4. The turbine engine airfoil according to claim 3, wherein a third cooling passage extends from and in fluid communication with the cooling channel and terminating in third cooling hole in the exterior surface on the side opposite the one of the sides, wherein the sides are pressure and suction sides.

5. The turbine engine airfoil according to claim 1, wherein a connecting portion extends radially, the first and second legs extending from the connecting portion in one direction, and a portion extends laterally from the connecting portion to a radially extending cooling channel providing fluid communication between the cooling channel and the connecting portion, the portion arranged radially between the first and second legs.

6. The turbine engine airfoil according to claim 1, wherein the trench intersects only one of the first and second legs.

7. The turbine engine airfoil according to claim 6, wherein one of the first and second legs is canted inwardly from the exterior surface relative to the other of the first and second legs.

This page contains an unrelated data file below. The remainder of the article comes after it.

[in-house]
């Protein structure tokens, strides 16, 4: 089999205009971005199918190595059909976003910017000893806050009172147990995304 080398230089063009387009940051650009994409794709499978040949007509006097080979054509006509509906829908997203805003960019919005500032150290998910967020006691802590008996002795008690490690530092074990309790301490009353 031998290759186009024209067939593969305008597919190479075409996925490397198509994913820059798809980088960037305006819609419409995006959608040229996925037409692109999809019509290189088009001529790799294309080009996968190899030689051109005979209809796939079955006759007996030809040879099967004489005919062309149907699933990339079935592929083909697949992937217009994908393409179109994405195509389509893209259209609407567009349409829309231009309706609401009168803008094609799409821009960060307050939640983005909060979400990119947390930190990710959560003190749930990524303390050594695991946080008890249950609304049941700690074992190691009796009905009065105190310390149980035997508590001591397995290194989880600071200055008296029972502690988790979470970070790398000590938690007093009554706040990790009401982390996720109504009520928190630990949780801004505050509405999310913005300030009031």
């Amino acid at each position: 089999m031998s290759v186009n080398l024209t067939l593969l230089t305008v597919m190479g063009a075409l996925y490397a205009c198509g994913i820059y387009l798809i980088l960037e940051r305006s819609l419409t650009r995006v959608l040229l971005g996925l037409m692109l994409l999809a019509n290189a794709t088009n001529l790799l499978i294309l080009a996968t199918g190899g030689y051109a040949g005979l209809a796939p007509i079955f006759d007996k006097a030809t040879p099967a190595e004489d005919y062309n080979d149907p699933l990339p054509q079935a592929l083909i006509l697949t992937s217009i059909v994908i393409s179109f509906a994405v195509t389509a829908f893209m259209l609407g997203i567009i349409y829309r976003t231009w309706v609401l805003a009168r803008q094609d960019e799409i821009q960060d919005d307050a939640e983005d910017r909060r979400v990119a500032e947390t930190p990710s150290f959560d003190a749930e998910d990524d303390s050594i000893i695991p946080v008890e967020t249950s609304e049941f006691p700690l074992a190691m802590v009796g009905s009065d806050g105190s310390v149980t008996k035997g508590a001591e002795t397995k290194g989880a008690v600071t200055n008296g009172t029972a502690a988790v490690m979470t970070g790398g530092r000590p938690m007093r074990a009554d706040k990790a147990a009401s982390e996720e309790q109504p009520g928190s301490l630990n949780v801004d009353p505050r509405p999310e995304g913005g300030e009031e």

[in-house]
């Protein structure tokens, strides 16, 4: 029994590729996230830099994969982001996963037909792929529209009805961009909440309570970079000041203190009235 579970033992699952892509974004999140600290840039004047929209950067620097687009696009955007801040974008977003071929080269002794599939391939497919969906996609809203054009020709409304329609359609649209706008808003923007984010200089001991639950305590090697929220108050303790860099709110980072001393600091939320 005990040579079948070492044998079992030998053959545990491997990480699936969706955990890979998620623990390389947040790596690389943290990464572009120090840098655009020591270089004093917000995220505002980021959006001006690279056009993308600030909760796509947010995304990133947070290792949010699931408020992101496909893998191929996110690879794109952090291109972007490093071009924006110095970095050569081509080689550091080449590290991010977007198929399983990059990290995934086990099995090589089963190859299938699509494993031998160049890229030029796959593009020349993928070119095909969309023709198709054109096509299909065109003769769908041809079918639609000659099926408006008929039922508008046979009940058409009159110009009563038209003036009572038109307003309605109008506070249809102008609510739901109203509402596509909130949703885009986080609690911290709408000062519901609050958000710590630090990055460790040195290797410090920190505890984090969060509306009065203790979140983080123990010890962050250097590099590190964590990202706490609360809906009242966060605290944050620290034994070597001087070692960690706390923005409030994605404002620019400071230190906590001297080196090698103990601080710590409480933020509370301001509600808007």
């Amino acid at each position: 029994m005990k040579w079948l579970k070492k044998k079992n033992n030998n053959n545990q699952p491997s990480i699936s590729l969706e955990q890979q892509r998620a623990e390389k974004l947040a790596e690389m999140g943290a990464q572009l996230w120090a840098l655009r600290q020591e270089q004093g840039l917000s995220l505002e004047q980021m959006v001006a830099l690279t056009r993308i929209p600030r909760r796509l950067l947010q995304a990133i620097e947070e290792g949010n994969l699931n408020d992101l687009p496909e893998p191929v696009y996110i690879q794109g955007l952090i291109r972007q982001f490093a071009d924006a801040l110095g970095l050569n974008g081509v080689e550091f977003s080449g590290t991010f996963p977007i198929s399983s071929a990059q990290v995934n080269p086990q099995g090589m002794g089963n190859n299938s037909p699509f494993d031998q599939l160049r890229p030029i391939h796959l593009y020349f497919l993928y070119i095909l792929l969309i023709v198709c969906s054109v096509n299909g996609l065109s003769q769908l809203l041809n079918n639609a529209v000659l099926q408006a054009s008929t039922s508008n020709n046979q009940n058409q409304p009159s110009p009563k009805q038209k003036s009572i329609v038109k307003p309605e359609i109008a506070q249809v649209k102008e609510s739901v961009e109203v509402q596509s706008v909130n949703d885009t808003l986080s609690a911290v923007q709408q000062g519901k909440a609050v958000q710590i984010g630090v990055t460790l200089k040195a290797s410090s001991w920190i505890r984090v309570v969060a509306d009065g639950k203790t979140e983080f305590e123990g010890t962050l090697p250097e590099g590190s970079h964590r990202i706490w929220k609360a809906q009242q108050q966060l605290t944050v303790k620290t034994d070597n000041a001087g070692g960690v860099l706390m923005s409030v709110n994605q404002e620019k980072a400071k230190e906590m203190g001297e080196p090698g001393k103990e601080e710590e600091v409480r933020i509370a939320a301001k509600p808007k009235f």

8. The turbine engine airfoil according to claim 1, wherein the exterior surface at the leading edge has a contour and the loop includes a shape that is generally the same as the contour.

9. The turbine engine airfoil according to claim 1, wherein the one of the first and second legs provides a pair of first cooling holes opposite one another in the trench.

10. The turbine engine airfoil according to claim 9, wherein the one of the first and second legs includes an S-shaped bend, the trench intersecting the S-shaped bend and orienting the pair of first cooling holes in a non-collinear relationship to one another.

11. The turbine engine airfoil according to claim 10, wherein the other of the first and second legs is spaced inwardly from the exterior surface.

12. A core for manufacturing an airfoil comprising: a core structure having multiple loops spaced from one another along a direction, the loops each including first and second legs, the first leg canted relative to the second leg such that one of the first leg is proud of the second leg.

13. A core according to claim 12, wherein the core structure includes a radially extending connecting portion from which the first and second legs extend laterally, the core structure including multiple loops radially spaced from one another.